Diversity characterizes the people of Oaxaca, Mexico. Within this city of half a million, residents are rising against traditional barriers of race and class, defining new gender roles, and expanding access for the disabled. In this rich ethnography of the city, Michael Higgins and Tanya Coen explore how these activities fit into the ordinary daily lives of the people of Oaxaca.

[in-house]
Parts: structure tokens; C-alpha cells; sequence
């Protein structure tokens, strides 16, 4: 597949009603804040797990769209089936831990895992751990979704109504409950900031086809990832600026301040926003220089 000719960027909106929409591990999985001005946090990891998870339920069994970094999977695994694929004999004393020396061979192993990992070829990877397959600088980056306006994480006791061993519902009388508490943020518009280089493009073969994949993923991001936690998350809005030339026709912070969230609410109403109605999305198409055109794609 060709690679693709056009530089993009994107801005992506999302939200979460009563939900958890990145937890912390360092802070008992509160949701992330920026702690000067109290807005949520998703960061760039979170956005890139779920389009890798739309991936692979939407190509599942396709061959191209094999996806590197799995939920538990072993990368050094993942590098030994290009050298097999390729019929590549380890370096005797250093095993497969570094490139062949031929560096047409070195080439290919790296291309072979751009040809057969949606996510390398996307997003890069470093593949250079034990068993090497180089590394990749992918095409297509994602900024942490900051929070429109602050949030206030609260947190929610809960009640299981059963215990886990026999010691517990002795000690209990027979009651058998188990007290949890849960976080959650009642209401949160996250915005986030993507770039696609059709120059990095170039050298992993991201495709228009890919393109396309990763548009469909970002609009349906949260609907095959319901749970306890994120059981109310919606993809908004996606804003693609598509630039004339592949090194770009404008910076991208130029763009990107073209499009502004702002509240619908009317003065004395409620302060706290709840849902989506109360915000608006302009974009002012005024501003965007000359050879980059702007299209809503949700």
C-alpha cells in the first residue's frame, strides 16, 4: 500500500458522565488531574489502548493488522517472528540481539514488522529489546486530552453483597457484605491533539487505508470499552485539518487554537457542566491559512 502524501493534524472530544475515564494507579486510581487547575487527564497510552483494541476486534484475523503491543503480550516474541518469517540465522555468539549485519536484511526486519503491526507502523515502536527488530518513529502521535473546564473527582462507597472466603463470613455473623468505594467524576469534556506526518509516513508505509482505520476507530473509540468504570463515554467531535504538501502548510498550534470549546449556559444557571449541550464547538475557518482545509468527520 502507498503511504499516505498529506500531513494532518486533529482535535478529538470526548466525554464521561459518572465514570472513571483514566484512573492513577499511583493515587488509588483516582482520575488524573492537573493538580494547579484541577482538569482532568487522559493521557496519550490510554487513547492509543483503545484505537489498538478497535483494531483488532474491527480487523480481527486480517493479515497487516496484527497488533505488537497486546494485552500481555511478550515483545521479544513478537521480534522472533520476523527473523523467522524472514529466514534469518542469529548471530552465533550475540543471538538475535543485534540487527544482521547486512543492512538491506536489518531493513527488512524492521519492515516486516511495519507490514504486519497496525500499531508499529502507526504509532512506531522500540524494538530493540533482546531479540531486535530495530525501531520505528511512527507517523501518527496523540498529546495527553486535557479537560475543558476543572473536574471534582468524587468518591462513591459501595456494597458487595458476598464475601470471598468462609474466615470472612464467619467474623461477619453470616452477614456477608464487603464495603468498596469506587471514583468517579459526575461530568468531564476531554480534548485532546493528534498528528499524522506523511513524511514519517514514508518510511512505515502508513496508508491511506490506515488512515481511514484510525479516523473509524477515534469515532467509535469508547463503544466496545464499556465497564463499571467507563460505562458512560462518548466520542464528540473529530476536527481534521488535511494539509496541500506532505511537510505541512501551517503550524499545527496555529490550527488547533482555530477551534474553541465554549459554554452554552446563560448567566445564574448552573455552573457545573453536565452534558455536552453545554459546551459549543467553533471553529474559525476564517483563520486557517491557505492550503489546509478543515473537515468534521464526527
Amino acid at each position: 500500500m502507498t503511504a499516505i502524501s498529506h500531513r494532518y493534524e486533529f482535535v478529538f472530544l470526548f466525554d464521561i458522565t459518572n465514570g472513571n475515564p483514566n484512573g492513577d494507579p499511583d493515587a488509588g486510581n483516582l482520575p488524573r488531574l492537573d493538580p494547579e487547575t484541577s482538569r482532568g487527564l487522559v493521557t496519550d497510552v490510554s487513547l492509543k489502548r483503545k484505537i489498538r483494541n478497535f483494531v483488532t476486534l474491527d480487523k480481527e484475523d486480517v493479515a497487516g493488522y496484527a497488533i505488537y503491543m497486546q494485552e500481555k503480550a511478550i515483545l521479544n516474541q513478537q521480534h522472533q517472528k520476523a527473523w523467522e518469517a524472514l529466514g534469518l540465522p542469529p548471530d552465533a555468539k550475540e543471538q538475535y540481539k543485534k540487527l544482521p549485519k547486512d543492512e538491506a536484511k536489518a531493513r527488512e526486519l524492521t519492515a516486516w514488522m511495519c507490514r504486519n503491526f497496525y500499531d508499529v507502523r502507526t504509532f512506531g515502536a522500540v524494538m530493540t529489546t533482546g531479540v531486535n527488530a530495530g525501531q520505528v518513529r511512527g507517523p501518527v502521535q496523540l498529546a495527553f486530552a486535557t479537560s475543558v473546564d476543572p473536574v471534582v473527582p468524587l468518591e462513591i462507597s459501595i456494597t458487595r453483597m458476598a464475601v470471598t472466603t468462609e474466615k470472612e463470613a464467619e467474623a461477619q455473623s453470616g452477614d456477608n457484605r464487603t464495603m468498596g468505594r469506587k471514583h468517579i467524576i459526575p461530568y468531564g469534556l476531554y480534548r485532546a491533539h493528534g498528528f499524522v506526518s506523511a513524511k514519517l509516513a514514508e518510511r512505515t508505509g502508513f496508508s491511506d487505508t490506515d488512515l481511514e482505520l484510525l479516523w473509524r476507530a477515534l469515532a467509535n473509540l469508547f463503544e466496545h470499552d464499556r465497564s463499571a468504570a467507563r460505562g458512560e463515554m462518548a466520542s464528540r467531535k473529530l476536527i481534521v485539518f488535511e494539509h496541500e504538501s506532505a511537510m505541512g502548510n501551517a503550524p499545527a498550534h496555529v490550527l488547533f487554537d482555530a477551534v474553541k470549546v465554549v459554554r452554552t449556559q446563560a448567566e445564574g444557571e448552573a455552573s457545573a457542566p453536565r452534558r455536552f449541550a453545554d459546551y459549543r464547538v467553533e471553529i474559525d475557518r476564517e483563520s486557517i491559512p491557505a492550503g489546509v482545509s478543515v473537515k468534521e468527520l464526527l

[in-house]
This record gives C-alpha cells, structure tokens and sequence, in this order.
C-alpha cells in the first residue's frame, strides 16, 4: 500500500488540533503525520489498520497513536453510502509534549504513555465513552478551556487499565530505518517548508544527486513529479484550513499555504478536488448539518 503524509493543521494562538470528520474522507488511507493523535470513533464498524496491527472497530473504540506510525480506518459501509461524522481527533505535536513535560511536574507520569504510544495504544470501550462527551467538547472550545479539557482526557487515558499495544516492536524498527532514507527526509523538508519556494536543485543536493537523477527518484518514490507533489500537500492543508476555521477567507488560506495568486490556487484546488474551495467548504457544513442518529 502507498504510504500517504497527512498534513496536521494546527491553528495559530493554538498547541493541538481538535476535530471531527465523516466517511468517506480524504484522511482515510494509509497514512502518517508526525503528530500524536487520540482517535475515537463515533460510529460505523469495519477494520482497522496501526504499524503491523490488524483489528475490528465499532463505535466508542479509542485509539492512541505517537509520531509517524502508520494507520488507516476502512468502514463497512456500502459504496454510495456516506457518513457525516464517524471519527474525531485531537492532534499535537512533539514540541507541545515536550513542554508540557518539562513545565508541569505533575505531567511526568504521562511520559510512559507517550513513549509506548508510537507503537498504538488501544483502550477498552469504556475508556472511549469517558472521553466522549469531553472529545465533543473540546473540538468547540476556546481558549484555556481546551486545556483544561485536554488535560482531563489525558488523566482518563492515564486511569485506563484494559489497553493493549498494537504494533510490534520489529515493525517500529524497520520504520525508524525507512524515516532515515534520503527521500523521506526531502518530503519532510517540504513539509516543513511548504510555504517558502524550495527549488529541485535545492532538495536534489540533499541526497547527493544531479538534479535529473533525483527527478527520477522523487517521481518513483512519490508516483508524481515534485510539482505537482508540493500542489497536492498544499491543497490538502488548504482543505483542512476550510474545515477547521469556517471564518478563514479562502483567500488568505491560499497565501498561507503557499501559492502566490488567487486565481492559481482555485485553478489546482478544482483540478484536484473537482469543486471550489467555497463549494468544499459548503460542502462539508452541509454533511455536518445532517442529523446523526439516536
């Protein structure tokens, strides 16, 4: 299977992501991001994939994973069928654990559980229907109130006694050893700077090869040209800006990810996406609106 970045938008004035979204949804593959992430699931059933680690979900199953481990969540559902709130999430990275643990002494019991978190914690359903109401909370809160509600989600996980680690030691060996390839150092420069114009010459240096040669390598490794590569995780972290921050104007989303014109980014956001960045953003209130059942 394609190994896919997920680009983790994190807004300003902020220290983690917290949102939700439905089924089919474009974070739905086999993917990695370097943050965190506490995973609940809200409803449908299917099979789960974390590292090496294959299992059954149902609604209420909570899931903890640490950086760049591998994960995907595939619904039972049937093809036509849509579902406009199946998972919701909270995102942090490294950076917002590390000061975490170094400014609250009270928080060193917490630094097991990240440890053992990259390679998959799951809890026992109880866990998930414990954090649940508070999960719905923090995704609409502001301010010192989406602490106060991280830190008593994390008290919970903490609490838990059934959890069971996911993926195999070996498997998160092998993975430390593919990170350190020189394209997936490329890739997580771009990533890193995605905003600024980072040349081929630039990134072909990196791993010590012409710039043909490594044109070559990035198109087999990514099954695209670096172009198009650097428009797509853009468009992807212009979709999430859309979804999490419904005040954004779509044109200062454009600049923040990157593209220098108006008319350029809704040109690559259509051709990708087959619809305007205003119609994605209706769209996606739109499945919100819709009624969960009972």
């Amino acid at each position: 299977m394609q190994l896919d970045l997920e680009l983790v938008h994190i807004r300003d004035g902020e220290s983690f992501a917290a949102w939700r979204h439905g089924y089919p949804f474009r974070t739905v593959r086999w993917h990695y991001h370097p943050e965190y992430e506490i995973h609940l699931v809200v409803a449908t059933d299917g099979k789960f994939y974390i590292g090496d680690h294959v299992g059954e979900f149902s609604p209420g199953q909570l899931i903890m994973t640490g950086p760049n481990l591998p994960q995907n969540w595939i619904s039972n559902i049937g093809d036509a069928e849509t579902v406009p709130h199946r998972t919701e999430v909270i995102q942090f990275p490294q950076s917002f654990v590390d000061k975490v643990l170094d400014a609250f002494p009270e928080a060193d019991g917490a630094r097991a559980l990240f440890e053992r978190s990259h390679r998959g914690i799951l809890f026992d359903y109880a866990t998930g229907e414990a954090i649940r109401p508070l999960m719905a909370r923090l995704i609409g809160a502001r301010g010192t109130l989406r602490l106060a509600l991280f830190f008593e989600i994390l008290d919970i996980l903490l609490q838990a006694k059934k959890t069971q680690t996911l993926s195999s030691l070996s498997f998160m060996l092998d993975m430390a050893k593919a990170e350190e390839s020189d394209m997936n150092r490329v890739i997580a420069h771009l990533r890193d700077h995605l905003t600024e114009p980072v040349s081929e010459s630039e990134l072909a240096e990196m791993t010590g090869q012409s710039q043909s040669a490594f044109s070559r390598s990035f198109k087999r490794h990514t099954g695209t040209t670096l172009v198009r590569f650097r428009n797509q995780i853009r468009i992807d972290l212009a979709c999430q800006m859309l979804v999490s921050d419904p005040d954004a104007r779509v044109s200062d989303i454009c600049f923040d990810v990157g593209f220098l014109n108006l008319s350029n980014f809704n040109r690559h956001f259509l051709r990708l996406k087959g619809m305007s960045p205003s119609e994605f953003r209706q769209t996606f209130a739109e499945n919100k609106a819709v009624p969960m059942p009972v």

Higgins and Coen focus their attention on groups that are often marginalized—the urban poor, transvestite and female prostitutes, discapacitados (the physically challenged), gays and lesbians, and artists and intellectuals. Blending portraits of and comments by group members with their own ethnographic observations, the authors reveal how such issues as racism, sexism, sexuality, spirituality, and class struggle play out in the people's daily lives and in grassroots political activism. By doing so, they translate the abstract concepts of social action and identity formation into the actual lived experiences of real people.